1. As i wrote just above, I think the next year may be big for them. There seems to be a definite focus on quality over quantity, which I don’t think anyone could say about Netflix. Given Apple already have huge recognisable name – a huge advantage, if they play their cards right they could become one of the giants of the history. A look at what they are releasing soon gives a slight indication that this at least what they are aiming for.

      I’ll admit, I hate their phones, but I’m rooting for them and would love to see them take on Netflix. They’ll need a lot of luck along the way though, for sure.

      1. Yeah.. I’m not about to go out and spend all the money to get an apple TV or player etc. or ipad or any such thing just to watch TV tho. It’s too exclusive and that will be it’s failing. Netflix is available on every platform – that’s how I want to watch things so is Amazon & Hulu & every other single app. so the fact I have to ‘go’ Apple to watch a TV show is never going to happen so I guess I will just miss out. and so it goes.. there is so much more out there.. 🙂

        1. I agree with you totally, Apple have always been elitist in that regard. Though overall, I am a opposed to streaming in general and I’m actually writing something to (hopefully in its entirety) be posted here soon,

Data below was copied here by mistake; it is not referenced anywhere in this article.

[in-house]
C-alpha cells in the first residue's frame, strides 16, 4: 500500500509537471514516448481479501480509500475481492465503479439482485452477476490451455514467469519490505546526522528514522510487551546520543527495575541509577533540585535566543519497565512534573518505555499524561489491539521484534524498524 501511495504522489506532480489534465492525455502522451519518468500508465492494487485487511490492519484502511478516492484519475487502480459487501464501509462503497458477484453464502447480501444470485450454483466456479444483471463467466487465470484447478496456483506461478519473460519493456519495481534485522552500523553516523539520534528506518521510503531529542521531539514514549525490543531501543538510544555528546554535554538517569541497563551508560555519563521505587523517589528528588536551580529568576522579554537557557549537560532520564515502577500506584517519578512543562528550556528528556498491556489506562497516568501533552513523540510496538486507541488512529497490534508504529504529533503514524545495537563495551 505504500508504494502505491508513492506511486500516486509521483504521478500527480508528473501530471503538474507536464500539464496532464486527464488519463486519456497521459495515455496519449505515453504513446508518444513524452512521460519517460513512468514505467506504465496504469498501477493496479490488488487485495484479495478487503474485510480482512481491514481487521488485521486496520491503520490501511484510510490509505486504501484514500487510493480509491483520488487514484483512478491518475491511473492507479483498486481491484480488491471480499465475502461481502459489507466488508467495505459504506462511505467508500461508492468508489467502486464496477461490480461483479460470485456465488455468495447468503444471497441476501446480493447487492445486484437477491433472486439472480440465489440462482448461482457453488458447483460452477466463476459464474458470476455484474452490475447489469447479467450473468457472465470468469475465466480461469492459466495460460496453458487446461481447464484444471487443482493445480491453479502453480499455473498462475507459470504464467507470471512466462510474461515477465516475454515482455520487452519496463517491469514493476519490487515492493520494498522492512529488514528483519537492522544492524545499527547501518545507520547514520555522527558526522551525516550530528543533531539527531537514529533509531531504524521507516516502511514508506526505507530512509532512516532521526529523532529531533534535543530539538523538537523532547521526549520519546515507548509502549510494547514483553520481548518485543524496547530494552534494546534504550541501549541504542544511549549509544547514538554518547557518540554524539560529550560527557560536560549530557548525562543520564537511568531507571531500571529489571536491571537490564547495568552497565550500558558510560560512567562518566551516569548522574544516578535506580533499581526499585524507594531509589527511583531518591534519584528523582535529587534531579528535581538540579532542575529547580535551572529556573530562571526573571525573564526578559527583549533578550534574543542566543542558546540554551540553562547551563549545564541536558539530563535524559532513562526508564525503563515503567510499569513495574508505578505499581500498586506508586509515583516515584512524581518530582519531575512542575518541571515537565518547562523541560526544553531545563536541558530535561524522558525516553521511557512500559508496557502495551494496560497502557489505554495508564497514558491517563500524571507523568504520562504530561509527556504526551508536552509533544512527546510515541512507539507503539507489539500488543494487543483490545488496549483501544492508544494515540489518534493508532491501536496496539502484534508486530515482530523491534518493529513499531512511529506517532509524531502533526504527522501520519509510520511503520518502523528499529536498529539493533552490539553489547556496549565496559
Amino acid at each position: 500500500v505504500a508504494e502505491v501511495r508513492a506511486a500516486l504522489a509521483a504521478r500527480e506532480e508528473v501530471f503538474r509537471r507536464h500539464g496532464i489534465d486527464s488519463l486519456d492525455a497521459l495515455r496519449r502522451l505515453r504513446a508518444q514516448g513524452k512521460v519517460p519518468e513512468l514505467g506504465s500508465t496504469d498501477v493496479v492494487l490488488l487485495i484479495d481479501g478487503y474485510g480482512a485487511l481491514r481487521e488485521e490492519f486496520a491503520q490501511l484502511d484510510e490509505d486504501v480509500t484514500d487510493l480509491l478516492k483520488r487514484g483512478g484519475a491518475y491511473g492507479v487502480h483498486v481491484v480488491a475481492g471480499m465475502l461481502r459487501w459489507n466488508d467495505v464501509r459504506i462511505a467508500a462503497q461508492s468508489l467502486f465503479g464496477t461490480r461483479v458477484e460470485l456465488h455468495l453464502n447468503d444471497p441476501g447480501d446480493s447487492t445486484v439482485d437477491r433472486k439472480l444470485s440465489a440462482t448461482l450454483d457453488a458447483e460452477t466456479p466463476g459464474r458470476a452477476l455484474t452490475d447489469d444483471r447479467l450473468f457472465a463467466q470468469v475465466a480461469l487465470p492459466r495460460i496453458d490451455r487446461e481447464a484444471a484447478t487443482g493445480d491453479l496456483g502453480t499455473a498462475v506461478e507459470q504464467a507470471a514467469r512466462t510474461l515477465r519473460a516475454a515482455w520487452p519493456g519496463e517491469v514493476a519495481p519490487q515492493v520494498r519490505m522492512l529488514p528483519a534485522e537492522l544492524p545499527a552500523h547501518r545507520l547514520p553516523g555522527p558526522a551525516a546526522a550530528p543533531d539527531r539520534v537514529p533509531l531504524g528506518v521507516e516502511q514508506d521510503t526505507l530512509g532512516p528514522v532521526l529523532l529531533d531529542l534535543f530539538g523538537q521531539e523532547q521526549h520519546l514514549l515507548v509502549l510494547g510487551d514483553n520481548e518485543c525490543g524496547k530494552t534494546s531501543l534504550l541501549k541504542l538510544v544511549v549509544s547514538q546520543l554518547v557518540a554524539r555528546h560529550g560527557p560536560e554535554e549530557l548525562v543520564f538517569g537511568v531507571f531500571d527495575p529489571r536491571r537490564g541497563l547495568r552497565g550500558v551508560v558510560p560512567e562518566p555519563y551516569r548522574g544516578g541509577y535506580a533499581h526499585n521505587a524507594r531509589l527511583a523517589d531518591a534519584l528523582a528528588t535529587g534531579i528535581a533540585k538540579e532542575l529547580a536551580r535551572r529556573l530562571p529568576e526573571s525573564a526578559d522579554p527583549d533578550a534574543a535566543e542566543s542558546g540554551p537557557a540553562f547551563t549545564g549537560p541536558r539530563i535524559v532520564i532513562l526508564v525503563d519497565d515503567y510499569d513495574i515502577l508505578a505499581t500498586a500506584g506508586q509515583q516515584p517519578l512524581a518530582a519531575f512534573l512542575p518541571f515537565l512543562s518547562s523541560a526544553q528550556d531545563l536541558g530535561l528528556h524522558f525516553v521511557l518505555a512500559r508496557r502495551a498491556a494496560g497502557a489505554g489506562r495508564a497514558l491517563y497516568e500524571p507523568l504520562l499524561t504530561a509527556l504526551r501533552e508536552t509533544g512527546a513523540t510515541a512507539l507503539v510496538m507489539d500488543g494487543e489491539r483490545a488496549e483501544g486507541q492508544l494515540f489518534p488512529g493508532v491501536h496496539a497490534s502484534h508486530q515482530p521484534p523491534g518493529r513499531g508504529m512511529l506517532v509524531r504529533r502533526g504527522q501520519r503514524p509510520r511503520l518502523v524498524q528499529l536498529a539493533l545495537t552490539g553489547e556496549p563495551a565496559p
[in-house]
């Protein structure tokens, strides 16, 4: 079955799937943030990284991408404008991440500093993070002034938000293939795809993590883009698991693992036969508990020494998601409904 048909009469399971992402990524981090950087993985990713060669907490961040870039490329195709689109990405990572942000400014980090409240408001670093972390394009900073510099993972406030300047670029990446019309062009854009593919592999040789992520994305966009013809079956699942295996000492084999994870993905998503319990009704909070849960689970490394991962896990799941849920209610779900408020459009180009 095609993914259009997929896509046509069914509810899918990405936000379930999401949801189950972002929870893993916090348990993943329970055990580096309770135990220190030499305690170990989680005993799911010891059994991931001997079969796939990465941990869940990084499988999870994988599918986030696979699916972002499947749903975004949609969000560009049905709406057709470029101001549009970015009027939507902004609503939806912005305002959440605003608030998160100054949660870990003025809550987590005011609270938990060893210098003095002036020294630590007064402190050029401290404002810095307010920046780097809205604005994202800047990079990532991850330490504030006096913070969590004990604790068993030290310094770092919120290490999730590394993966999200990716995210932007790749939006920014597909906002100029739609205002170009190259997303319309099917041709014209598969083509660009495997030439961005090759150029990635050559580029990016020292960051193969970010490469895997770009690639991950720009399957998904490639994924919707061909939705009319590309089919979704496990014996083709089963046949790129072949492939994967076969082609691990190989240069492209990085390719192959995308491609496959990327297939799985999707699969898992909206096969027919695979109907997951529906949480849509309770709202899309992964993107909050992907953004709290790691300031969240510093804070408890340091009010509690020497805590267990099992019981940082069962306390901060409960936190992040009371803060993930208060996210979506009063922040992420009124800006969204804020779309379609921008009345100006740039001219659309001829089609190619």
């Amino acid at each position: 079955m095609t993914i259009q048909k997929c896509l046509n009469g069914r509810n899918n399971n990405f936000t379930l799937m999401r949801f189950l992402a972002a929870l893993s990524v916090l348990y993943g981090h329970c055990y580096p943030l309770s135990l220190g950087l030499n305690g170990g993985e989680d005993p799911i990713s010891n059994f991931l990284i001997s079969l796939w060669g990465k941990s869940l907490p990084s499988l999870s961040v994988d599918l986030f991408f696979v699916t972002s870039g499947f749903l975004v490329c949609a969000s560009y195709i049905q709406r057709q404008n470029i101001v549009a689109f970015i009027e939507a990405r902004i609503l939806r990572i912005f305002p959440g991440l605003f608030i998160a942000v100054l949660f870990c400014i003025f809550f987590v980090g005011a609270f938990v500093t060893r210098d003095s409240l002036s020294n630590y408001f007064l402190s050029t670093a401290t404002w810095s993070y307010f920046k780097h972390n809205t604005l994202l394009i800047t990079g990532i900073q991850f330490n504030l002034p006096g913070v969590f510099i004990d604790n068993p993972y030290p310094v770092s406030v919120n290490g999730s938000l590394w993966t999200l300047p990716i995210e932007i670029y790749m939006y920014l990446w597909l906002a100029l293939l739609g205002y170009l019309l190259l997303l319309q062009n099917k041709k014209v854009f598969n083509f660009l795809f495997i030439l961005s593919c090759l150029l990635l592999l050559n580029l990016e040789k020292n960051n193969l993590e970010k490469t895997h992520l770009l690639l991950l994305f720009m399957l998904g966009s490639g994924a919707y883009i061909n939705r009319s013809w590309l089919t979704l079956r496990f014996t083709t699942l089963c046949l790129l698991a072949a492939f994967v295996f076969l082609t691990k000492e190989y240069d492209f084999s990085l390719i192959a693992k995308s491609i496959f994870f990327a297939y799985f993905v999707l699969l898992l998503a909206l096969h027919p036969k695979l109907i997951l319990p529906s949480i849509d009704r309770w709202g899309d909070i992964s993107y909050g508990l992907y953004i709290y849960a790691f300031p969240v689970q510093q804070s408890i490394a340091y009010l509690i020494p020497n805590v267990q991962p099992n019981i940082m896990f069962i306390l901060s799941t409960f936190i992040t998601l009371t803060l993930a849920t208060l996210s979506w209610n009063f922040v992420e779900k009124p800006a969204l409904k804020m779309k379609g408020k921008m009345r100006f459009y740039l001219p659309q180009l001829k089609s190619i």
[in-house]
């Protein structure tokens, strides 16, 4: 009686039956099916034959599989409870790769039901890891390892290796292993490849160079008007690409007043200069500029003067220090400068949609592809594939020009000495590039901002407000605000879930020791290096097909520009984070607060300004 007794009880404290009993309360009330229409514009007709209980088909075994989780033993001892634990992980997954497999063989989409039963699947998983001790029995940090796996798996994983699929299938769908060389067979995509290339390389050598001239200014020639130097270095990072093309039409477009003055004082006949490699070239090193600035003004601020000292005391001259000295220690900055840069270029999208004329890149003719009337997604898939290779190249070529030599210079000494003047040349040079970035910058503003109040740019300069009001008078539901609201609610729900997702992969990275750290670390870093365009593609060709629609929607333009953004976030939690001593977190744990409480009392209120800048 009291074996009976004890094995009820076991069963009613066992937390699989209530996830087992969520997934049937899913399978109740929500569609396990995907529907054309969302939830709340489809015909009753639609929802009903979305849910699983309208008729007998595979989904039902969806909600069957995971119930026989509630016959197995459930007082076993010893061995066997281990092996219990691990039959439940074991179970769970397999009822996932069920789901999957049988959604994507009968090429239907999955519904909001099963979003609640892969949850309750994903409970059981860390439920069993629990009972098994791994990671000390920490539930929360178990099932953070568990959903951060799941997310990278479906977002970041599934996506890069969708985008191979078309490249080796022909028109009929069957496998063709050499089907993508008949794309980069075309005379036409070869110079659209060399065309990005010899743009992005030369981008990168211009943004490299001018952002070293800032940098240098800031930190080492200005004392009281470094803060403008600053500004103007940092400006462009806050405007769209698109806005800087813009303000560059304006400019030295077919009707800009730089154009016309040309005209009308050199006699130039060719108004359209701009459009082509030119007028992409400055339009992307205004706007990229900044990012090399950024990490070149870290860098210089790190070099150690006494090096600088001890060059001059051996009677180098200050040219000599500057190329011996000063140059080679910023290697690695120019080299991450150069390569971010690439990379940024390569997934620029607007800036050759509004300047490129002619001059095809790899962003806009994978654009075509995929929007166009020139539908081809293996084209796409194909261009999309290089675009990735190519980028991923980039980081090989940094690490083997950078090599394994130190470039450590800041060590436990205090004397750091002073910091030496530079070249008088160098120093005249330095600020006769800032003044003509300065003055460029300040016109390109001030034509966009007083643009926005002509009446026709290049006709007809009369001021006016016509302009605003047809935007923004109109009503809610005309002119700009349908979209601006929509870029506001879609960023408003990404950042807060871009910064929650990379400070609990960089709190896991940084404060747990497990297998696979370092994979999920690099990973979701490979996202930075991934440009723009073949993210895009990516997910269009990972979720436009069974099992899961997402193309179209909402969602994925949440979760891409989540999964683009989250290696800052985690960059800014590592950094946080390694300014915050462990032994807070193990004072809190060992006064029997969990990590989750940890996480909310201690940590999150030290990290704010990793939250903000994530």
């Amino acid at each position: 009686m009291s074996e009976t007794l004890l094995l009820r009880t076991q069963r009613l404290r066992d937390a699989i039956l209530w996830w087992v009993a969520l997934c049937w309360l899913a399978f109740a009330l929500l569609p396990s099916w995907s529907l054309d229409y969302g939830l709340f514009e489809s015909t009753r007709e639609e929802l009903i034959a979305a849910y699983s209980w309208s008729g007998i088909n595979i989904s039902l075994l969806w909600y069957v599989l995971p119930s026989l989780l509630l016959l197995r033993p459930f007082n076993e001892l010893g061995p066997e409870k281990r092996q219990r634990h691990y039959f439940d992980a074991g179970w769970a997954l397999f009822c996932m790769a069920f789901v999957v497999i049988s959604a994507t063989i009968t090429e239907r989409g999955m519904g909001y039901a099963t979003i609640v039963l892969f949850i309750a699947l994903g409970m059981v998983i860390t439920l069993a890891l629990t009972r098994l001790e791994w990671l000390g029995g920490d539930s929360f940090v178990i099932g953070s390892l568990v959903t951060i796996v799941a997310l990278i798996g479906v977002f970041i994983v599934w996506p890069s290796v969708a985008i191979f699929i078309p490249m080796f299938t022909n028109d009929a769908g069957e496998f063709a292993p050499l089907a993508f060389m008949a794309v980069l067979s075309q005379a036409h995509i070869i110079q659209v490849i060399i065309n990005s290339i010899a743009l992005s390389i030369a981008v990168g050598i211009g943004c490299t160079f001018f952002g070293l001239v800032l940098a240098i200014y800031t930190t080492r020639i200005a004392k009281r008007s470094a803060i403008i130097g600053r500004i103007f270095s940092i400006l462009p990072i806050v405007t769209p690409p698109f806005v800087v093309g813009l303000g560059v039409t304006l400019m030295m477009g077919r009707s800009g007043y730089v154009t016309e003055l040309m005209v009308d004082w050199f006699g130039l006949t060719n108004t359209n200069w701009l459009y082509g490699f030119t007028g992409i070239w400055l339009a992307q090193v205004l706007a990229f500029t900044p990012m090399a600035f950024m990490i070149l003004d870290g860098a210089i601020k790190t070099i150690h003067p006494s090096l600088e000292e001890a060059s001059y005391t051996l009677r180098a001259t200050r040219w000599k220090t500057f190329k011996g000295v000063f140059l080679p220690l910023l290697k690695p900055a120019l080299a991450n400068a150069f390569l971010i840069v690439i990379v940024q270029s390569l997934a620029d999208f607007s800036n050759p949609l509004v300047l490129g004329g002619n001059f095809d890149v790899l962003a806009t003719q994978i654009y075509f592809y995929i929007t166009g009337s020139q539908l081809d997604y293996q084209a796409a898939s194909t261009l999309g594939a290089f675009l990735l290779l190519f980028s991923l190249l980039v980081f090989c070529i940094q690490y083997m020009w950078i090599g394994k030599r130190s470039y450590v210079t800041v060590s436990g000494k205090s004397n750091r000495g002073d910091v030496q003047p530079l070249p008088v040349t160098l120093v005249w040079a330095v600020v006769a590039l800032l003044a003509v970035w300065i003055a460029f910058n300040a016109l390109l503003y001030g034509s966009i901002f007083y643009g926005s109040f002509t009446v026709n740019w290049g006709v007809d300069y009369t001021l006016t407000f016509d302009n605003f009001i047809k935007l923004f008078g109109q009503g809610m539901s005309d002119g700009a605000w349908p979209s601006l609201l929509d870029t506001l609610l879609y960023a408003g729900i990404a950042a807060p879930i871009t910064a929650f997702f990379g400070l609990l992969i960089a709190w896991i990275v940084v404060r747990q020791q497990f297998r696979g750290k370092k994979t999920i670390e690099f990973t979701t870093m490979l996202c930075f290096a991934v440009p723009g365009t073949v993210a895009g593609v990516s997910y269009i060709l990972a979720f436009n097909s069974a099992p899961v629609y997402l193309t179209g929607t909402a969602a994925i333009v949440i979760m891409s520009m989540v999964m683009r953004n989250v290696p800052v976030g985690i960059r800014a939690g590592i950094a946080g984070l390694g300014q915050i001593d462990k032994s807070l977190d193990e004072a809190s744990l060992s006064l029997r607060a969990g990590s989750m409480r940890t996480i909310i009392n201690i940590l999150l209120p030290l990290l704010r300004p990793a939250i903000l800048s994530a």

Sorry for an inevitably lengthy rep[ly, but I’d like to hear your thoughts.
          Example, if your credit card is hacked, or even has a simple problem (mine was ‘corrupted’ once and auto-bill-payments were declined) so subscriptions aren’t renewed, Suddenly, you have nothing, All that money and you never actually –owned– anything, its almost like an illusion of owning a massive library of, lets be honest, mostly b-grade stuff when it comes to movies. But you quit the membership in any way and its all gone.

          Physical media, which is obviously dying out unfortunately – imagine how many hands a BR disc goes through after the actual filmmakers?! Distributors, production companies, the actual shop you bought it from and whatever shipping costs involved. That’s just a few obvious ones off the top of my head…. I of course could be wrong, but I can’t see any way where the actual artists see any money in that scenario either, at least not directly.

          A bandcamp type system should be in place so artists can be properly supported – DIRECTLY. Subscribing to streaming services/buying physical media might make some folk feel like they are supporting artists (maybe not a ton but some of my friends do), but really they’re just supporting a giant corporation in the case of Netflix or Amazon.